In August, the Wall Street Journal Europe published an article exploring the difference in health care received by domesticated animals and humans. (see “Man Vs. Mutt: Who Gets the Better Treatment?” in WSJ Europe, August 8, 2009) The editorialist, Theodore Dalrymple (pen name for outspoken British physician and NHS critic, Dr. Anthony Daniels) argued that dogs and other human pets in his country receive much better routine and critical healthcare than humans: their treatment is “much more pleasant than British humans have to endure.”
Dalrymple outlines just why this is so: pets in the U.K. actually have it better than their owners since: a) they receive immediate treatment with no waitlists or postponed operations “(and) not because hamsters come first”; b) there is no fear that somehow they are being denied the proper treatment for economic reasons: there is “no tension, no feeling that one more patient will bring the whole system to collapse…; (no one is) terrified that someone is getting more out of the system than they.”; and c) pets in veterinary facilities have more options and flexibility for choosing a healthcare practitioner: “if you don’t like him, you can pick up your leash and go elsewhere.”
British humans, on the other hand, have to deal with navigating the rapids and swells of NHS bureaucracy, which requires the skills of a “white-water canoeist”. They must also endure interminable wait-times for prostheses and life-improving operations. Often they receive sub-standard administrative services, nursing assistance and meal provisions.
As President Obama continues to promote a Europeanization of the American healthcare model, the WSJ Europe editorialist beckons us to listen to such howling in the twilight of the Old Continent’s rapidly aging nationalized healthcare systems. Part of this howling is caused in the less dignified forms of public health services and treatment of human patients. Yet, there is plenty of loud barking over the mismanagement and abuse within nationalized healthcare across Western Europe, particularly in terms of mishandling budgets and sources of revenue.
The looming failure of European nationalized healthcare can be spelled out in some facts and stories from around Europe. Below are some examples of cracks within the systems of five prominent economies: the United Kingdom, France, Spain, Germany and Italy.
UNITED KINGDOM (Source: Association of American Physicians and Surgeons)
Stuck in Ambulances: “To meet government targets, which require emergency department patients to be treated within 4 hours, thousands of patients are kept in ambulances outside the department for hours. Last year, more than 43,000 patients waited for more than an hour before being allowed into the emergency room.Ambulances that are being used as “mobile waiting rooms” are unavailable to take fresh calls.”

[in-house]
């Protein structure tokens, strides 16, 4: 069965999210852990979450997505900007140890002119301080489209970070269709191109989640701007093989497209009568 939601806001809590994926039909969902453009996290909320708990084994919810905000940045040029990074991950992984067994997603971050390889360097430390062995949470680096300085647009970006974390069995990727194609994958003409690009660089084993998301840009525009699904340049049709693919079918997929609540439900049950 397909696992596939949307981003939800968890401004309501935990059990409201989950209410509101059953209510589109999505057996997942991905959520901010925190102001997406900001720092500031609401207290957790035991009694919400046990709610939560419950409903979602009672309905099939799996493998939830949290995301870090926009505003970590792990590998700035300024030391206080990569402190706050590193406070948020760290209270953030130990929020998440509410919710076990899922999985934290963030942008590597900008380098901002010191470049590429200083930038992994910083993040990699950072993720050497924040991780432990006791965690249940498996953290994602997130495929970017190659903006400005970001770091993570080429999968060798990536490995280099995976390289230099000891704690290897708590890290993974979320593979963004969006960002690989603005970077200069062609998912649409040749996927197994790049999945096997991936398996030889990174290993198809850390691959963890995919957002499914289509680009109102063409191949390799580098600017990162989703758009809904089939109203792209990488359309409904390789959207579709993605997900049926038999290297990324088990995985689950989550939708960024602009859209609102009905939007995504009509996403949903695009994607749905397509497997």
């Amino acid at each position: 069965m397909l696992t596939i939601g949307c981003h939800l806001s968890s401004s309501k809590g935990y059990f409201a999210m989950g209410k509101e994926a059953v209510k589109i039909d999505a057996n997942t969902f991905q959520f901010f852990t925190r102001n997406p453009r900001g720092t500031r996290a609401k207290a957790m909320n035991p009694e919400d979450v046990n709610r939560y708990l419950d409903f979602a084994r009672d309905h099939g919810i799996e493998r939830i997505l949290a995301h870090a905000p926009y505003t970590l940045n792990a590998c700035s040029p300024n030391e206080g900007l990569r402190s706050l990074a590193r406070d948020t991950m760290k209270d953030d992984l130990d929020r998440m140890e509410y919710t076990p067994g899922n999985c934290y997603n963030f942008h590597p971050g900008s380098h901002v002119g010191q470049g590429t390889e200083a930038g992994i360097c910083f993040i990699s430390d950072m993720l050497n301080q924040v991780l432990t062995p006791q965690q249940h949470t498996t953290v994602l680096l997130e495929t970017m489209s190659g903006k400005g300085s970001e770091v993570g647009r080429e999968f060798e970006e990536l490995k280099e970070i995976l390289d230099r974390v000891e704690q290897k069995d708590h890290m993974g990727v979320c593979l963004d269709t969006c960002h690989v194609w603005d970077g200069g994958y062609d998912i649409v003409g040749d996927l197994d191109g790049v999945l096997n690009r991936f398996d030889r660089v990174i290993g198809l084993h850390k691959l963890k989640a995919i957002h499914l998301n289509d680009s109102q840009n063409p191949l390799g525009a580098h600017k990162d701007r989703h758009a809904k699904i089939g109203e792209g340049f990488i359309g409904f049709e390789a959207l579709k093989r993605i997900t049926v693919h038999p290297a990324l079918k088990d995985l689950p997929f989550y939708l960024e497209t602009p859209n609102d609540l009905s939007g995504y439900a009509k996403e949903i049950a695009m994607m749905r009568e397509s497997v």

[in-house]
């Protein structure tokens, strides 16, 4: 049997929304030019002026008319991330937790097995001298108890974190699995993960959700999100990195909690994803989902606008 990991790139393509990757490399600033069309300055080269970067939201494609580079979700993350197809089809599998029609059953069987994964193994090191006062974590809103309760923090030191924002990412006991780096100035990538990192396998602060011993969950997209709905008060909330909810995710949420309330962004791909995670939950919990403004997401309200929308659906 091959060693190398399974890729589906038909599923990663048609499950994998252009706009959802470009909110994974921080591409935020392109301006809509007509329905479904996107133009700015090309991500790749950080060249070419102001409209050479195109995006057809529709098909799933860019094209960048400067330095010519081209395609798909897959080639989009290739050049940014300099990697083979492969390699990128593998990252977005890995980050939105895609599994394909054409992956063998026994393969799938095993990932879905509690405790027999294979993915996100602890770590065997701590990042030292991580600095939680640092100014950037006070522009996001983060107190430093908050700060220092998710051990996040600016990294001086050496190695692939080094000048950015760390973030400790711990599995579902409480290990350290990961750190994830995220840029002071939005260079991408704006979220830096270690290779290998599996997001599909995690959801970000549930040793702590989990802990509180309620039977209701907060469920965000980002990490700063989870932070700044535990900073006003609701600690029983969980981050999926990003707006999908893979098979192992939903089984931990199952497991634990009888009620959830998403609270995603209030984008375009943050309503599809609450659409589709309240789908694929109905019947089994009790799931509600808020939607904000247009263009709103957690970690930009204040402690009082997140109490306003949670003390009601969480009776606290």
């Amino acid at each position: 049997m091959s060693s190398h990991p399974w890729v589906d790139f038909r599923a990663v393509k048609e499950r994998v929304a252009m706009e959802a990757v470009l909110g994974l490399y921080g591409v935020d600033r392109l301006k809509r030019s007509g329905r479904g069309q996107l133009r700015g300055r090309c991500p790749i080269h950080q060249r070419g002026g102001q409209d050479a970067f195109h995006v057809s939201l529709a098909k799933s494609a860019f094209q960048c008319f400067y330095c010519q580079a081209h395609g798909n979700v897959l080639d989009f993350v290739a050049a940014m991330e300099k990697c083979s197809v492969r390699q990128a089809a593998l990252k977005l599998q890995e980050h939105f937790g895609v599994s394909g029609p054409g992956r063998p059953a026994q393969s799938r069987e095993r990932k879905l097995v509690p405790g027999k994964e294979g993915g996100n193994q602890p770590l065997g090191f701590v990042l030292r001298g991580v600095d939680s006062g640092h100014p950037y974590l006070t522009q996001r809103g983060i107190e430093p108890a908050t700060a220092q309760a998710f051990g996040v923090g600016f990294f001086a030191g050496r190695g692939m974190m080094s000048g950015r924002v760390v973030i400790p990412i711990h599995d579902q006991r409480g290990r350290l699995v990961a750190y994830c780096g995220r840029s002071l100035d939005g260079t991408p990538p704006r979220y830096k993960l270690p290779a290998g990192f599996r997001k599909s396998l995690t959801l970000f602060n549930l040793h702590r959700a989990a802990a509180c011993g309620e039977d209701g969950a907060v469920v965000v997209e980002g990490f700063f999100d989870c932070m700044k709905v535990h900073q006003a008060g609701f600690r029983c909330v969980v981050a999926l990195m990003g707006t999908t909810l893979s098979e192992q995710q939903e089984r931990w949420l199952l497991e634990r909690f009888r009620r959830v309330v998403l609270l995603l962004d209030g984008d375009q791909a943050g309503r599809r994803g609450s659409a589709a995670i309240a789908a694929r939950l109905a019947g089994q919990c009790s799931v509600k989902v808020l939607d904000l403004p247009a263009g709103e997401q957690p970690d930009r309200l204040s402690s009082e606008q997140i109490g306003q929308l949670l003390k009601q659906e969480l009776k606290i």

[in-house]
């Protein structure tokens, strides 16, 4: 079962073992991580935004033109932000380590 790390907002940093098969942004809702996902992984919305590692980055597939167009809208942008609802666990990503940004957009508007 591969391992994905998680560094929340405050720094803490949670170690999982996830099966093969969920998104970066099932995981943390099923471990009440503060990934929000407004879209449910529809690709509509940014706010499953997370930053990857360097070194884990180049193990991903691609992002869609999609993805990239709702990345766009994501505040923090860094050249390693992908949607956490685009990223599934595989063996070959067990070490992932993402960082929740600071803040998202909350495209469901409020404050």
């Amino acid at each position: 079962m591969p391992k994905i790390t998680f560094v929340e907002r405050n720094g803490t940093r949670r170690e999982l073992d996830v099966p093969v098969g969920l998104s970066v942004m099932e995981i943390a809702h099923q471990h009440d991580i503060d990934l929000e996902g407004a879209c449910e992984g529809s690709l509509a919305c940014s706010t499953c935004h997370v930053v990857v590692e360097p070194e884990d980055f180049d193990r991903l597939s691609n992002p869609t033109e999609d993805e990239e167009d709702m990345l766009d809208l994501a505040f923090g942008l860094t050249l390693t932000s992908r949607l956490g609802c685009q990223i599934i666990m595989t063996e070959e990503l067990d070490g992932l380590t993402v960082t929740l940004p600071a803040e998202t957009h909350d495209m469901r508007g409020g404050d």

Unworthy Patients: “British patients are being denied certain operations because of lack of worthiness, based on smoking, obesity, heavy drinking, or age. Officials are urging patients to turn to “self care” instead of physician visits. The threat to cut benefits to the old and the unhealthy in Britain is a clear confirmation that health care can never be free…. The threat also shows that health care can’t be truly universal, at least not for the long term, because it becomes too costly to maintain as such.”
No Private Subsidies: “One way to relieve strains on the system is to allow patients to pay privately for portions of their care—while still receiving “basic” care from the NHS. For example, patient Debbie Hirst, who (had) metastatic breast cancer, was attempting to raise $120,000 to pay for Avastin, a drug widely used in the U.S. and Europe but not available to NHS patients, at least not until the cancer is so widespread that treatment may be hopeless. Such arrangements have tacitly been allowed before, but in this case the doctor delivered the news that he was getting his wrists slapped by the higher-ups. If the patient paid for Avastin, she’d have to pay for all of her treatment—far more than she could afford… “
FRANCE (Source: David Gauthier-Villars “French Woes Color U.S. Health Debate”, in WSJ Europe, Aug. 7, 2009)
Rising Annual Shortfalls: “France spends 11% of national output on health services, compared with 17% in the U.S…The problem (is) Assurance Maladie has been in the red every year since 1989. This year the annual shortfall is expected to be €9.4 billion ($13.6 billion), and €15 billion in 2010, or roughly 10% of its annual budget.”
Reimbursements Only for Cost of Generics: “In recent years, Assurance Maladie has focused on reducing high medicine bills….France’s national health insurer is promoting the use of cheaper generic drugs, penalizing patients when they don’t use them by basing reimbursements on generic-drug prices.”
SPAIN (Source: “Health and Policy Planning“, 14 (2): 164-173, Oxford University Press, 1999)